Shoot Apical Meristems Have Three Developmental Phases

During postembryonic development, the shoot apical meristem passes through three more or less well-defined developmental stages in sequence:

1. The juvenile phase

2. The adult vegetative phase

3. The adult reproductive phase

The transition from one phase to another is called phase change.

The primary distinction between the juvenile and the adult vegetative phases is that the latter has the ability to form reproductive structures: flowers in angiosperms, cones in gymnosperms. However, actual expression of the reproductive competence of the adult phase (i.e., flowering) often depends on specific environmental and developmental signals. Thus the absence of flowering itself is not a reliable indicator of juvenility.

The transition from juvenile to adult is frequently accompanied by changes in vegetative characteristics, such as leaf morphology, phyllotaxy (the arrangement of leaves on the stem), thorniness, rooting capacity, and leaf retention in deciduous plants (Figure 24.9; see also Web Topic 24.1). Such changes are most evident in woody perennials, but they are apparent in many herbaceous species as well. Unlike the abrupt transition from the adult vegetative phase to the

FIGURE 24.9 Juvenile and adult forms of ivy (Hedera helix). The juvenile form has lobed palmate leaves arranged alternately, a climbing growth habit, and no flowers. The adult form (projecting out to the right) has entire ovate leaves arranged in spirals, an upright growth habit, and flowers. (Photo by L. Taiz.)

FIGURE 24.9 Juvenile and adult forms of ivy (Hedera helix). The juvenile form has lobed palmate leaves arranged alternately, a climbing growth habit, and no flowers. The adult form (projecting out to the right) has entire ovate leaves arranged in spirals, an upright growth habit, and flowers. (Photo by L. Taiz.)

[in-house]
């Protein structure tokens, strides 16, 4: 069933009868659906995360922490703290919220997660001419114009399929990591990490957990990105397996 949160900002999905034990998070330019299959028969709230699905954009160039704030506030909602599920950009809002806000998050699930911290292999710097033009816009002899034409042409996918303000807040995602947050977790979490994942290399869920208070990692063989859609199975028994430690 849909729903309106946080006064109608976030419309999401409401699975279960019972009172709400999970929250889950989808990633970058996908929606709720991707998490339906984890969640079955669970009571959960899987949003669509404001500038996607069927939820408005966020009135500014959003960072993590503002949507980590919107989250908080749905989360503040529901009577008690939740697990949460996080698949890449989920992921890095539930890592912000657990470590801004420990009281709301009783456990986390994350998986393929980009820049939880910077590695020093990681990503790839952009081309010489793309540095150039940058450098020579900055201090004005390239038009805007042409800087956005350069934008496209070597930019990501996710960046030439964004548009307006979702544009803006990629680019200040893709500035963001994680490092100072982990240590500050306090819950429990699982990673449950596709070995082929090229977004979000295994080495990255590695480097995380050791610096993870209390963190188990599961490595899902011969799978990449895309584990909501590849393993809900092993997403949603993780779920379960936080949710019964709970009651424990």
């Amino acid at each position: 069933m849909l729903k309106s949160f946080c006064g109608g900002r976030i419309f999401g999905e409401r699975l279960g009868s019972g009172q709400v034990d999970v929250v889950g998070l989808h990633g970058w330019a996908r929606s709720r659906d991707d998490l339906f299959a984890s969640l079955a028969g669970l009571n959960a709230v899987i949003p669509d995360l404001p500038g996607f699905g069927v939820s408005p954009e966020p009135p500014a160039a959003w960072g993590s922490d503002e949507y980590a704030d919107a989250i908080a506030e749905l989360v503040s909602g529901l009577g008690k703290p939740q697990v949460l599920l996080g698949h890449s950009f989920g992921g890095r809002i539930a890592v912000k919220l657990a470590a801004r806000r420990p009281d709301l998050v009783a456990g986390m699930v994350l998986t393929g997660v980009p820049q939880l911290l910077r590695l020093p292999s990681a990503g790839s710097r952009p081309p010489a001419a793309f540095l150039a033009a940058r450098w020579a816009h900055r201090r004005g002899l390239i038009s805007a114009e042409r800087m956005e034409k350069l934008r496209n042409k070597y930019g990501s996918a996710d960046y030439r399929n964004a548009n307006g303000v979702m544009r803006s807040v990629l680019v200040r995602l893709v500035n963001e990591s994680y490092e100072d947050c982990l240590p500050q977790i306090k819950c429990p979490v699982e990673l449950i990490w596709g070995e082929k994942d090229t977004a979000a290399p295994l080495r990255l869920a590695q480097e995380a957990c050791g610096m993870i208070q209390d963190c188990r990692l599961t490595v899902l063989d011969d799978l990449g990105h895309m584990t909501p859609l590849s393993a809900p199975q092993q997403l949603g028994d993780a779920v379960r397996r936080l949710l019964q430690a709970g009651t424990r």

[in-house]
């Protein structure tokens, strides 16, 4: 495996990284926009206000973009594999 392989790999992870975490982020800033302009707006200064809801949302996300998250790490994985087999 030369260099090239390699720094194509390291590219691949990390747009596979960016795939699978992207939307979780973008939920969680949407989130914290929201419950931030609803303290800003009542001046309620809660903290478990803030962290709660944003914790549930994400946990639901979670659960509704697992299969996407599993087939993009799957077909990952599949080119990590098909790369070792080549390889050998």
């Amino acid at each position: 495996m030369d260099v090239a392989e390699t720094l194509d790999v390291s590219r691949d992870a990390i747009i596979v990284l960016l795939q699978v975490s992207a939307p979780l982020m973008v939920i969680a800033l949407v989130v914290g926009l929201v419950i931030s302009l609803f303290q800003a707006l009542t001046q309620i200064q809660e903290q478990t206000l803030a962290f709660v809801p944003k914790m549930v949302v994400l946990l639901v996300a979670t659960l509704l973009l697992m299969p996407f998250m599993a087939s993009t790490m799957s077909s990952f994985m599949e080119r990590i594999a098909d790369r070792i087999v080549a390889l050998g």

reproductive phase, the transition from juvenile to vegetative adult is usually gradual, involving intermediate forms.

Sometimes the transition can be observed in a single leaf. A dramatic example of this is the progressive transformation of juvenile leaves of the leguminous tree Acacia heterophylla into phyllodes, a phenomenon noted by Goethe. Whereas the juvenile pinnately compound leaves consist of rachis (stalk) and leaflets, adult phyllodes are specialized structures representing flattened petioles (Figure 24.10).

Intermediate structures also form during the transition from aquatic to aerial leaf types of aquatic plants such as Hippuris vulgaris (common marestail). As in the case of A. heterophylla, these intermediate forms possess distinct regions with different developmental patterns. To account for intermediate forms during the transition from juvenile to adult in maize (see Web Topic 24.2), a combinatorial model has been proposed (Figure 24.11). According to this model, shoot development can be described as a series of independently regulated, overlapping programs (juvenile, adult, and reproductive) that modulate the expression of a common set of developmental processes.

FIGURE 24.10 Leaves of Acacia heterophylla, showing transitions from pinnately compound leaves (juvenile phase) to phyllodes (adult phase). Note that the previous phase is retained at the top of the leaf in the intermediate forms.

In the transition from juvenile to adult leaves, the intermediate forms indicate that different regions of the same leaf can express different developmental programs. Thus the cells at the tip of the leaf remain committed to the juvenile program, while the cells at the base of the leaf become committed to the adult program. The developmental fates of the two sets of cells in the same leaf are quite different.

Was this article helpful?

0 0
Building Your Own Greenhouse

Building Your Own Greenhouse

You Might Just End Up Spending More Time In Planning Your Greenhouse Than Your Home Don’t Blame Us If Your Wife Gets Mad. Don't Be A Conventional Greenhouse Dreamer! Come Out Of The Mould, Build Your Own And Let Your Greenhouse Give A Better Yield Than Any Other In Town! Discover How You Can Start Your Own Greenhouse With Healthier Plants… Anytime Of The Year!

Get My Free Ebook


Post a comment